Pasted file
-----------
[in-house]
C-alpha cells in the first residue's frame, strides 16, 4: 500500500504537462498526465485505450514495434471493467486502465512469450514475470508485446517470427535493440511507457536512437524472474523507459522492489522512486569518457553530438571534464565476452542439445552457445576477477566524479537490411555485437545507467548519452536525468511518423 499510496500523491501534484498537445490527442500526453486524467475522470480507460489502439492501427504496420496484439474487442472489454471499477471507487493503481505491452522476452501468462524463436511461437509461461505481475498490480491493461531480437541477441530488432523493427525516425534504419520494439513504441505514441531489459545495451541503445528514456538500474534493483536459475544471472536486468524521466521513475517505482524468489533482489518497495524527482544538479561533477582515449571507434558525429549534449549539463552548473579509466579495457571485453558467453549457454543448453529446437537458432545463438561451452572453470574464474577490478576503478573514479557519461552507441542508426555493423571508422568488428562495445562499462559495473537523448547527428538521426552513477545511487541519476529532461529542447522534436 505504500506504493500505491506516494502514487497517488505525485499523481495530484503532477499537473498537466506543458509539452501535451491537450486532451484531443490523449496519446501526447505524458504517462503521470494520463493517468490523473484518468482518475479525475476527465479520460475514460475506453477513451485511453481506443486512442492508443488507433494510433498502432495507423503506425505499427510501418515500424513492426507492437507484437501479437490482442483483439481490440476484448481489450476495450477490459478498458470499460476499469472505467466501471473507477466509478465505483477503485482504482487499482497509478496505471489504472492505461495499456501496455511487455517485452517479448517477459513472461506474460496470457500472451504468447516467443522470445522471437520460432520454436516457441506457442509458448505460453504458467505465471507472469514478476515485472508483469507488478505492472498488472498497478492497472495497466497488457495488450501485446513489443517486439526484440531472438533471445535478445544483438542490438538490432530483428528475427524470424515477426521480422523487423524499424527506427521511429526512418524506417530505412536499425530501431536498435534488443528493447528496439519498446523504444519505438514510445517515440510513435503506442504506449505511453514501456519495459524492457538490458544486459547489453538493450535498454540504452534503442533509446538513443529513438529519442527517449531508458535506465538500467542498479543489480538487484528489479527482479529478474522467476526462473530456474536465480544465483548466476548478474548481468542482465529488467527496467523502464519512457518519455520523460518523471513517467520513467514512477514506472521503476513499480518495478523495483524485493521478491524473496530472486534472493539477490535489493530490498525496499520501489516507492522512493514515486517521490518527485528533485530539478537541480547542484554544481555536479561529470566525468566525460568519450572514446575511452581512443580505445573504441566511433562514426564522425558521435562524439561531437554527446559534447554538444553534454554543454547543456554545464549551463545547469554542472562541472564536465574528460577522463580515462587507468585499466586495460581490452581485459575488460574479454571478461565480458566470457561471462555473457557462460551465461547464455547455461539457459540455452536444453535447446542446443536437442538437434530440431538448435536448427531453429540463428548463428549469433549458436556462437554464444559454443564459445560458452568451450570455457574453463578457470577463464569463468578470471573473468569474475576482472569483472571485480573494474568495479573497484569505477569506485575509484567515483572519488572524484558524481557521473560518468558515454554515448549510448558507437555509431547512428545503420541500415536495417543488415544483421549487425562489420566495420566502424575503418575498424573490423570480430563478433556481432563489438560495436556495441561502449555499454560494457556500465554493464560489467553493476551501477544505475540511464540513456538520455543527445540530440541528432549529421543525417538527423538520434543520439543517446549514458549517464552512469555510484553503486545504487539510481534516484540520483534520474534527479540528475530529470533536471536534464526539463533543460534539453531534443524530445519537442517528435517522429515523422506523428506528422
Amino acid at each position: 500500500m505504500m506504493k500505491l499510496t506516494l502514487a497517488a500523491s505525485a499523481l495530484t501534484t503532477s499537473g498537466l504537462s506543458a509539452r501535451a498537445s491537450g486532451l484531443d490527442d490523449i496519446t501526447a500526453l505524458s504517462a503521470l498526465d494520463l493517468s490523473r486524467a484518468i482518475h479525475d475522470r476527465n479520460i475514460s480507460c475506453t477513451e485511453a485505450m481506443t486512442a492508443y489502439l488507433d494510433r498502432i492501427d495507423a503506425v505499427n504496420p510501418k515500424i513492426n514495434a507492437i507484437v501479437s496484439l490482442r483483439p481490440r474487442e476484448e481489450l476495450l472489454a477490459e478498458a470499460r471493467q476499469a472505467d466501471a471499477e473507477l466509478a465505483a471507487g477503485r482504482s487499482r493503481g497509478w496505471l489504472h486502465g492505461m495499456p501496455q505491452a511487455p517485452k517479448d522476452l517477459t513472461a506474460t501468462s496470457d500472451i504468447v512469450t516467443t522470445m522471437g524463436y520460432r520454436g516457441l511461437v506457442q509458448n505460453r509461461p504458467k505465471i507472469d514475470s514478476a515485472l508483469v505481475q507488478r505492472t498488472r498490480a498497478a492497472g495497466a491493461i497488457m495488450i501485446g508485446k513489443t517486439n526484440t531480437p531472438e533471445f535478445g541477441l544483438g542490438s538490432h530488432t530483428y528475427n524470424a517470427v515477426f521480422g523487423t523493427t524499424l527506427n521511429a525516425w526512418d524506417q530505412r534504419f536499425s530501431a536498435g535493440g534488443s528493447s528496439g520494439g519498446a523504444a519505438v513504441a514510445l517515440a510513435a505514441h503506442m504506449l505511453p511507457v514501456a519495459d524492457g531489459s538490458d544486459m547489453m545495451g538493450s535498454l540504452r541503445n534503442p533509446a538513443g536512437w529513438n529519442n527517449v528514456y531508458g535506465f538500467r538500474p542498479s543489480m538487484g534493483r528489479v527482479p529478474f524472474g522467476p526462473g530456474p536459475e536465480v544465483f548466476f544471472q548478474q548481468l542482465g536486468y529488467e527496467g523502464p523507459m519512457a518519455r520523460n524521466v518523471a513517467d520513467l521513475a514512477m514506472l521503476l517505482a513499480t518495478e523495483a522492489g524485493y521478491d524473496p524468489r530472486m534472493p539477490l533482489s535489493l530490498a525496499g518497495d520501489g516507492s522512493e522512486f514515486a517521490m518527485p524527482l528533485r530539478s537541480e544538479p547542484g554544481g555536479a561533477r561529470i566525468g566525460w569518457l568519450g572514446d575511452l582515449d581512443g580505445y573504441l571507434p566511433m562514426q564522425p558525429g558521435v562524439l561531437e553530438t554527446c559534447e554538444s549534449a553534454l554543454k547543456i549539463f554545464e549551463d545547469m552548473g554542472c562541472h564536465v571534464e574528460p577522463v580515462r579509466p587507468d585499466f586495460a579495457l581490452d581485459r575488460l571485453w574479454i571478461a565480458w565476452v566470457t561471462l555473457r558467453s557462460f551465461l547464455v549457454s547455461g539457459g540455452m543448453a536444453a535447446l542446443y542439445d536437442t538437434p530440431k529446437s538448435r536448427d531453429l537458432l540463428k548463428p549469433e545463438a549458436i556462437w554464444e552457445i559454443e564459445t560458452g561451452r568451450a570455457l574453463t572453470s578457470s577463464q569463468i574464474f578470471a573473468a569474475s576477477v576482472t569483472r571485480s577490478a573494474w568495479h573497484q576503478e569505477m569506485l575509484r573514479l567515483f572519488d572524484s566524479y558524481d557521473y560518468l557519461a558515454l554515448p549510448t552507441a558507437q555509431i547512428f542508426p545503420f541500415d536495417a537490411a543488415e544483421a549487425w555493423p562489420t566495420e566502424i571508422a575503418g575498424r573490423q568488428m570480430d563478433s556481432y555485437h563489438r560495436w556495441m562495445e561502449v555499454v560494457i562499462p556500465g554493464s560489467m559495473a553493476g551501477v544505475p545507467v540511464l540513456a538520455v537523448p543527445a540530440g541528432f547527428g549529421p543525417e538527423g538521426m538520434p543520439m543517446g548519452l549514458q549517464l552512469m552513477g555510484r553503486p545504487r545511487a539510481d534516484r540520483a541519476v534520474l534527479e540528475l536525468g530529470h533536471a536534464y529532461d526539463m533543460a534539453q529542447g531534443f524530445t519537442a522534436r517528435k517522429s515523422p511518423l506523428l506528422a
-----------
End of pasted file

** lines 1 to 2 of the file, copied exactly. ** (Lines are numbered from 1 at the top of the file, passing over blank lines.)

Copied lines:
[in-house]
C-alpha cells in the first residue's frame, strides 16, 4: 500500500504537462498526465485505450514495434471493467486502465512469450514475470508485446517470427535493440511507457536512437524472474523507459522492489522512486569518457553530438571534464565476452542439445552457445576477477566524479537490411555485437545507467548519452536525468511518423 499510496500523491501534484498537445490527442500526453486524467475522470480507460489502439492501427504496420496484439474487442472489454471499477471507487493503481505491452522476452501468462524463436511461437509461461505481475498490480491493461531480437541477441530488432523493427525516425534504419520494439513504441505514441531489459545495451541503445528514456538500474534493483536459475544471472536486468524521466521513475517505482524468489533482489518497495524527482544538479561533477582515449571507434558525429549534449549539463552548473579509466579495457571485453558467453549457454543448453529446437537458432545463438561451452572453470574464474577490478576503478573514479557519461552507441542508426555493423571508422568488428562495445562499462559495473537523448547527428538521426552513477545511487541519476529532461529542447522534436 505504500506504493500505491506516494502514487497517488505525485499523481495530484503532477499537473498537466506543458509539452501535451491537450486532451484531443490523449496519446501526447505524458504517462503521470494520463493517468490523473484518468482518475479525475476527465479520460475514460475506453477513451485511453481506443486512442492508443488507433494510433498502432495507423503506425505499427510501418515500424513492426507492437507484437501479437490482442483483439481490440476484448481489450476495450477490459478498458470499460476499469472505467466501471473507477466509478465505483477503485482504482487499482497509478496505471489504472492505461495499456501496455511487455517485452517479448517477459513472461506474460496470457500472451504468447516467443522470445522471437520460432520454436516457441506457442509458448505460453504458467505465471507472469514478476515485472508483469507488478505492472498488472498497478492497472495497466497488457495488450501485446513489443517486439526484440531472438533471445535478445544483438542490438538490432530483428528475427524470424515477426521480422523487423524499424527506427521511429526512418524506417530505412536499425530501431536498435534488443528493447528496439519498446523504444519505438514510445517515440510513435503506442504506449505511453514501456519495459524492457538490458544486459547489453538493450535498454540504452534503442533509446538513443529513438529519442527517449531508458535506465538500467542498479543489480538487484528489479527482479529478474522467476526462473530456474536465480544465483548466476548478474548481468542482465529488467527496467523502464519512457518519455520523460518523471513517467520513467514512477514506472521503476513499480518495478523495483524485493521478491524473496530472486534472493539477490535489493530490498525496499520501489516507492522512493514515486517521490518527485528533485530539478537541480547542484554544481555536479561529470566525468566525460568519450572514446575511452581512443580505445573504441566511433562514426564522425558521435562524439561531437554527446559534447554538444553534454554543454547543456554545464549551463545547469554542472562541472564536465574528460577522463580515462587507468585499466586495460581490452581485459575488460574479454571478461565480458566470457561471462555473457557462460551465461547464455547455461539457459540455452536444453535447446542446443536437442538437434530440431538448435536448427531453429540463428548463428549469433549458436556462437554464444559454443564459445560458452568451450570455457574453463578457470577463464569463468578470471573473468569474475576482472569483472571485480573494474568495479573497484569505477569506485575509484567515483572519488572524484558524481557521473560518468558515454554515448549510448558507437555509431547512428545503420541500415536495417543488415544483421549487425562489420566495420566502424575503418575498424573490423570480430563478433556481432563489438560495436556495441561502449555499454560494457556500465554493464560489467553493476551501477544505475540511464540513456538520455543527445540530440541528432549529421543525417538527423538520434543520439543517446549514458549517464552512469555510484553503486545504487539510481534516484540520483534520474534527479540528475530529470533536471536534464526539463533543460534539453531534443524530445519537442517528435517522429515523422506523428506528422